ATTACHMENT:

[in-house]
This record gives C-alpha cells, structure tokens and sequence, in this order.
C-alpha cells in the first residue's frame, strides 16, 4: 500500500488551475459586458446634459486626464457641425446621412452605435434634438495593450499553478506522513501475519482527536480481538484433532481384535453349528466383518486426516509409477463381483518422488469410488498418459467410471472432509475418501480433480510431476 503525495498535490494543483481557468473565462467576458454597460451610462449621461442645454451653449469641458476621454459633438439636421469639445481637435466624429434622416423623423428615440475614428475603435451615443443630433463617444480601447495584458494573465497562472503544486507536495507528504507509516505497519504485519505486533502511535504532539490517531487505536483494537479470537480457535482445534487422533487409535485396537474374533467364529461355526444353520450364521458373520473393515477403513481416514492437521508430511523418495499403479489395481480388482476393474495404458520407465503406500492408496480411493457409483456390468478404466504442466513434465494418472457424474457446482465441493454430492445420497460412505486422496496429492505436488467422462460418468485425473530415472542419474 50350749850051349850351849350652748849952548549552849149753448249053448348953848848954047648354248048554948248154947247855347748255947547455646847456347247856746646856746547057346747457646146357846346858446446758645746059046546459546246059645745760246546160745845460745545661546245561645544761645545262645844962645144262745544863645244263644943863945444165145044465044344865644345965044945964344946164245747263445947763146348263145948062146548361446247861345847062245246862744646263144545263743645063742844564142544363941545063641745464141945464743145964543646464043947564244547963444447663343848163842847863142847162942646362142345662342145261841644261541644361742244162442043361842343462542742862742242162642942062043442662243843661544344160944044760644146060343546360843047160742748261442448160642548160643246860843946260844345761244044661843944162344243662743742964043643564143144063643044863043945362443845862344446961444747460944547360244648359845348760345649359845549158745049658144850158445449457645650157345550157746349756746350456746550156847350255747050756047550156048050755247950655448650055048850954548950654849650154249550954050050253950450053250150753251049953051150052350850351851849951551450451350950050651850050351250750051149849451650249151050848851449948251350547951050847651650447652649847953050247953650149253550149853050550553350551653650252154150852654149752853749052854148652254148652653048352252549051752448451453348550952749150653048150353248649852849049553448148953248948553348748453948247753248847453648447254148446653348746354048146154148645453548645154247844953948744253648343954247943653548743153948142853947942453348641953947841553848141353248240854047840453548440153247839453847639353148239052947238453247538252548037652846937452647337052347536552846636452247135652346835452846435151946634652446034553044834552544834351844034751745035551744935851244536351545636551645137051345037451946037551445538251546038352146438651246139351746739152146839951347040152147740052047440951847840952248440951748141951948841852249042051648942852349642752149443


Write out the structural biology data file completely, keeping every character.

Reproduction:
[in-house]
This record gives C-alpha cells, structure tokens and sequence, in this order.
C-alpha cells in the first residue's frame, strides 16, 4: 500500500488551475459586458446634459486626464457641425446621412452605435434634438495593450499553478506522513501475519482527536480481538484433532481384535453349528466383518486426516509409477463381483518422488469410488498418459467410471472432509475418501480433480510431476 503525495498535490494543483481557468473565462467576458454597460451610462449621461442645454451653449469641458476621454459633438439636421469639445481637435466624429434622416423623423428615440475614428475603435451615443443630433463617444480601447495584458494573465497562472503544486507536495507528504507509516505497519504485519505486533502511535504532539490517531487505536483494537479470537480457535482445534487422533487409535485396537474374533467364529461355526444353520450364521458373520473393515477403513481416514492437521508430511523418495499403479489395481480388482476393474495404458520407465503406500492408496480411493457409483456390468478404466504442466513434465494418472457424474457446482465441493454430492445420497460412505486422496496429492505436488467422462460418468485425473530415472542419474 50350749850051349850351849350652748849952548549552849149753448249053448348953848848954047648354248048554948248154947247855347748255947547455646847456347247856746646856746547057346747457646146357846346858446446758645746059046546459546246059645745760246546160745845460745545661546245561645544761645545262645844962645144262745544863645244263644943863945444165145044465044344865644345965044945964344946164245747263445947763146348263145948062146548361446247861345847062245246862744646263144545263743645063742844564142544363941545063641745464141945464743145964543646464043947564244547963444447663343848163842847863142847162942646362142345662342145261841644261541644361742244162442043361842343462542742862742242162642942062043442662243843661544344160944044760644146060343546360843047160742748261442448160642548160643246860843946260844345761244044661843944162344243662743742964043643564143144063643044863043945362443845862344446961444747460944547360244648359845348760345649359845549158745049658144850158445449457645650157345550157746349756746350456746550156847350255747050756047550156048050755247950655448650055048850954548950654849650154249550954050050253950450053250150753251049953051150052350850351851849951551450451350950050651850050351250750051149849451650249151050848851449948251350547951050847651650447652649847953050247953650149253550149853050550553350551653650252154150852654149752853749052854148652254148652653048352252549051752448451453348550952749150653048150353248649852849049553448148953248948553348748453948247753248847453648447254148446653348746354048146154148645453548645154247844953948744253648343954247943653548743153948142853947942453348641953947841553848141353248240854047840453548440153247839453847639353148239052947238453247538252548037652846937452647337052347536552846636452247135652346835452846435151946634652446034553044834552544834351844034751745035551744935851244536351545636551645137051345037451946037551445538251546038352146438651246139351746739152146839951347040152147740052047440951847840952248440951748141951948841852249042051648942852349642752149443